- A west Texas hospital has set up a telemedicine link to connect its smallest patients with immediate specialist care.
Shannon Medical Center, a 400-bed hospital based in San Angelo, which boasts a population of slightly less than 100,000, is partnering with Fort Worth-based Cook Children’s Medical Center to – in the words of its chief medical officer – bring in the “super specialists” to help treat newborns.
The hospital has set up a webcam and video-teleconference station in its neonatal intensive care unit to connect instantly to Cook’s Children’s specialists. The mobile unit, funded by the Children’s Miracle Network, can be wheeled anywhere in the hospital – including the ER.
"We have here at Shannon nine board-certified pediatricians that are actually highly trained to take care of sick babies, but there comes a time when we need a super specialist like a neonatologist, a pediatric cardiologist, a pediatric geneticist, a pediatric surgeon, and we don't have that in San Angelo because of the size of the city," Doug Schultz told NewsOK during a recent demonstration of the platform.
"In addition, the families will be able to meet and talk with the Cook's physicians, which I think will help make the families feel better about what's going on and know we're are trying to achieve the best possible care here at Shannon," he said.
Due to their level of expertise, pediatric specialists are in much demand, and more likely to be found in larger health systems and population centers. For a rural health provider or small hospital, a real-time link to that resource can provide help during or after a child is born – or even be brought in for a consult prior to the birth.
The advantages aren’t limited to rural locations, either. Roughly four years ago, UC San Diego Medical Center launched a telemedicine link to Tri-City Medical Center to enable collaboration with UCSD’s specialists on difficult neonatal cases. Tri-City sees some 500 to 600 premature births each year.
"The power of telemedicine is extraordinary, allowing our NICU specialists to be available at a moment's notice to help provide expert care for these smallest and most fragile of patients," Brett C. Meyer, MD, medical director of UC San Diego's enterprise-wide Telemedicine Program, said in a 2012 interview with News-Medical.net. "When a complex case arises our partners at Tri-City can request a consult and can contact us using the camera system. Our specialists can not only contribute to the care, but with telemedicine they are, in essence, virtually present in the room with the patient to render assistance."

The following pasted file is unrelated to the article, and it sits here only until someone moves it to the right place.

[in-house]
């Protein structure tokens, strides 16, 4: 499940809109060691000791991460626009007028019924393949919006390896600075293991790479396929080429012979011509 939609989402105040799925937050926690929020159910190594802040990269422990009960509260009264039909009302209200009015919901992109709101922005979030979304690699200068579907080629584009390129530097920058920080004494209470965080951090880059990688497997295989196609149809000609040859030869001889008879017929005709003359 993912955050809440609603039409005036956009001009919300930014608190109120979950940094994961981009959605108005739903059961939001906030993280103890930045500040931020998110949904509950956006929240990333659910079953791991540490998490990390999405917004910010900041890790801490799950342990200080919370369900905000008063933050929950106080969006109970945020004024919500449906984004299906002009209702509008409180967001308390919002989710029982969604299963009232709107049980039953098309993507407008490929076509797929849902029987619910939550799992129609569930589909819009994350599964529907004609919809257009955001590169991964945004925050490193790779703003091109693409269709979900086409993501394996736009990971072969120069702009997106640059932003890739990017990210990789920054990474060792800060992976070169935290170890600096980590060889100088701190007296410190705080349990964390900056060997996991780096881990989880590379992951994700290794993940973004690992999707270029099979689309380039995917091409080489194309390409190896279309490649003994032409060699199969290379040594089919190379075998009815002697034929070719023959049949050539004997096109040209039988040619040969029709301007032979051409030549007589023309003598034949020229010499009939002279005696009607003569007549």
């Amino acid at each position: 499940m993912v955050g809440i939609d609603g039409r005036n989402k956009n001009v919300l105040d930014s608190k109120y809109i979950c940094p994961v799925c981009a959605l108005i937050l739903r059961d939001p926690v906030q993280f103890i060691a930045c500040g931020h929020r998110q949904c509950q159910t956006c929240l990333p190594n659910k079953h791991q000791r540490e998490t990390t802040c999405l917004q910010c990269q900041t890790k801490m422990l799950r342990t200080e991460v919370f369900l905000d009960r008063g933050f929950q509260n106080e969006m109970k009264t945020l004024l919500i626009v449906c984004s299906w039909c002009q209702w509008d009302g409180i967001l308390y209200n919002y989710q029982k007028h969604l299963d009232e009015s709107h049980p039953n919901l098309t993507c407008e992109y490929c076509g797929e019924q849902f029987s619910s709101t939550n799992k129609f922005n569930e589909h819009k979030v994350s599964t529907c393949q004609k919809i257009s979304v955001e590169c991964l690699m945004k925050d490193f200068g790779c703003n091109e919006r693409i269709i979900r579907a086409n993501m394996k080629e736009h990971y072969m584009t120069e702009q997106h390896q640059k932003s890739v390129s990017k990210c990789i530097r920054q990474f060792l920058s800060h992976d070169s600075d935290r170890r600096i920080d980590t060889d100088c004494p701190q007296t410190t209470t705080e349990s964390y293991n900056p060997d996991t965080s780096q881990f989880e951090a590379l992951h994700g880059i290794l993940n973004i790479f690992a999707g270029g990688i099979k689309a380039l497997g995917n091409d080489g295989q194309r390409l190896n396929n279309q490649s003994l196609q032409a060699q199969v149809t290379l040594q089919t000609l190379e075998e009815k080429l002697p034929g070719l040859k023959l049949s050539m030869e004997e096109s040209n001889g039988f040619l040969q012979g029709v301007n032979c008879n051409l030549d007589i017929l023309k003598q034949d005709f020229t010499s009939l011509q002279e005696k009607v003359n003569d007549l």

And the technology isn’t limited to specialist consults. In 2013, Salt Lake City-based Intermountain Healthcare installed video links to the 65 NICU beds at Utah Valley regional Medical Center in Provo to enable parents of the newborns to check up on - and even sleep alongside - their babies at any time.
Other mHealth projects include the development of tech-enables wristbands that monitor the vital signs and location of newborns, as well as ensuring that an infant is matched with the right care team and parents; and sensors – both wearable and contact-free – that measure an infant’s vital signs and other physiological data as unobtrusively as possible.
About 20 babies born each year at Shannon have to be transferred to other facilities for specialty care. Cook Children’s lies 230 miles away, a journey of three to four hours by ambulance, and one that can be very challenging to the infants and their families.
“We feel like it’s going to enhance our ability to care for these children, and hopefully keep them at Shannon,” Schultz told a local video news crew during the public demonstration.
Darryl Miao, MD, a neonatologist at Cook Children’s, says this is the first time the hospital has established a telemedicine link with another hospital. He said hospital officials are discussing similar platforms with “several other hospitals.”
"I think this is really great,” he said during the demonstration, in which he appeared via video from Cook Children’s. “It allows us to help … to keep the babies (at Shannon) and close to family."